And therein lies one problem of the junior driver schemes. They have been brilliant in sourcing the young talent that may have otherwise not reached Formula 1. In the right circumstances it pays dividends – and can do so big time – but the nature of relationships and alliances between the big teams and supposed junior teams, and the teams that are ostensibly excluded from such duopolies, means allegiances get nailed to the post. And Ocon has missed out. No Ferrari-affiliated team is going to take him. Neither is Red Bull going to evaluate him as a Toro Rosso candidate.

Ocon's good friend Stroll is set for Force India

The situation reached a head – of sorts – in Singapore, as Mercedes boss Toto Wolff put his feelings firmly on the table.

“What’s been going on this year in July and August was just unbelievable, there was so much politics in the background, hidden agendas, lies,” he vented during a post-practice natter with Sky Sports. “Not all of the good kids are going to end up in cars and probably Esteban will be one of them, but we’ll look after him, he’s one of the future stars. In July he [Ocon] had two offers on the table with contracts and it was just a matter of choosing which one was the right one and he ended up not having any anymore because people just simply don’t have the balls to stick to what they say.”

There is a slight elephant in the room regarding Mercedes and Ocon. Ferrari has promoted Charles Leclerc while Red Bull has appointed Pierre Gasly, both of whom are of a similar age to Ocon – and have less experience. Perhaps Mercedes could have been bolder if it truly has total faith in Ocon’s ability – though that is speaking with the benefit of hindsight. For example, Gasly would not have his 2019 Red Bull chance without Ricciardo having switched to Renault – in turn putting the blockers on Ocon. Mercedes thought it already had plans for Ocon when it was re-signing Bottas, who incidentally is fully deserving of his 2019 extension anyway. Rivals have suggested that Wolff should open his chequebook, or fund a junior team, but Mercedes is not willing to invest in such large sums – it would not make commercial sense. F1 fans may relish the prospect of a Mercedes junior operation but the board at Daimler would not be so easy at parting with $100m a year to fund an out-and-out B team. It is not a marketing operation in the vein of Red Bull.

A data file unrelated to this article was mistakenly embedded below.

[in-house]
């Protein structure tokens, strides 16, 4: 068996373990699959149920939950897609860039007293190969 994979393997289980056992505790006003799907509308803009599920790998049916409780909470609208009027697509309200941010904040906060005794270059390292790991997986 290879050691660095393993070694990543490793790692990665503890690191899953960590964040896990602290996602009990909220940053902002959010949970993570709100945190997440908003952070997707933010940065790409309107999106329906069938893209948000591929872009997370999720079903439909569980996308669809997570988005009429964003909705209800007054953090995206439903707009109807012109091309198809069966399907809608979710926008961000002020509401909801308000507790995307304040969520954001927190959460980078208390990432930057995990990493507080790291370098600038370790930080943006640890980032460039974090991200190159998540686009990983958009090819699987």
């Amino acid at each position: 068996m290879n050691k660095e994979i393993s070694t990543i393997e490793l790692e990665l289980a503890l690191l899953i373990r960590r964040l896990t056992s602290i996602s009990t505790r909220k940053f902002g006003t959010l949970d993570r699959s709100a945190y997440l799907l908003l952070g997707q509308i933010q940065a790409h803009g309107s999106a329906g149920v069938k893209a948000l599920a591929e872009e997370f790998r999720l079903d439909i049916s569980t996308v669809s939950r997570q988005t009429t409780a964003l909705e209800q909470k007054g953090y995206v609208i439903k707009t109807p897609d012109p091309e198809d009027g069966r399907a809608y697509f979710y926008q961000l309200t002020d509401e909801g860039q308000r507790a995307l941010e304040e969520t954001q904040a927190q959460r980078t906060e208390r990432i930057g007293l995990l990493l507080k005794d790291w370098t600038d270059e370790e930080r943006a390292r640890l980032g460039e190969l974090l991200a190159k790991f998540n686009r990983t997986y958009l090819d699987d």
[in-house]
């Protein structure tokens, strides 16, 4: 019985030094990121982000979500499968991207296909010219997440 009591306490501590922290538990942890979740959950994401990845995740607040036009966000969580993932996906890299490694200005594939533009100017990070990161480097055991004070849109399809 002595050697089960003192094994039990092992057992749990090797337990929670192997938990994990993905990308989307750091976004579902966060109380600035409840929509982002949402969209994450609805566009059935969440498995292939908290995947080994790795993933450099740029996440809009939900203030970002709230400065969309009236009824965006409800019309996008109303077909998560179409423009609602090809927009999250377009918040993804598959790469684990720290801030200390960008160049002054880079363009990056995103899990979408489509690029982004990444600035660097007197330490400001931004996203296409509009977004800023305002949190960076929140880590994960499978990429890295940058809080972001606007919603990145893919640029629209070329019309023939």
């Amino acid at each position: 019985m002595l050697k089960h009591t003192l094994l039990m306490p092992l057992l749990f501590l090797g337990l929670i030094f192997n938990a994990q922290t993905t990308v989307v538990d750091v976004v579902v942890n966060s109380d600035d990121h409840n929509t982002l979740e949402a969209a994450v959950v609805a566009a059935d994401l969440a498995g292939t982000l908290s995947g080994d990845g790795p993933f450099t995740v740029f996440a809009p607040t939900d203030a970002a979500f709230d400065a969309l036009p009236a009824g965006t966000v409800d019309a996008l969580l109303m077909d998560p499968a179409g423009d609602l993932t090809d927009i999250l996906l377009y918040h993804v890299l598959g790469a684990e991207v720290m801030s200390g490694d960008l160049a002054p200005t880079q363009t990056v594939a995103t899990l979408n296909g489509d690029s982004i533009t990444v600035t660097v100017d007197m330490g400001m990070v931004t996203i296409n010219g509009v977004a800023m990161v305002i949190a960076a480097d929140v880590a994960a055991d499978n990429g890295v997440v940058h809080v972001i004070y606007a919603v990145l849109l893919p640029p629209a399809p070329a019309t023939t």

Therefore what lies next for Esteban Ocon?

At 22 he still has time on his side, and the experience will have opened his (slightly naïve) eyes into the harsh realities of Formula 1, in that bad timing and circumstance can skewer even those with his results and level of talent. He will be stronger for this setback, and the sight of karting rivals Max Verstappen, Gasly and Leclerc competing at the sharp end of the grid will only serve to heighten that resolve. There is still a possibility that he could emerge at Williams, and perhaps the team will enjoy a Lazarus-like recovery in 2019, though the chances of both those situations becoming reality are slim. A year off is certainly not the end – witness the likes of Fernando Alonso, Felipe Massa and Romain Grosjean spending time out before returning, albeit the former two doing so in an era of unlimited testing. On the circuit he has shown what he can do, his performances prompting praise from Hamilton and Sebastian Vettel, especially in the wake of his Belgian qualifying run. His off-track conduct, dealing with the situation in a gracious manner, has also won him admirers.

It is far from ideal – but hopefully Mercedes and Ocon can find a way that returns him to the grid in 2020.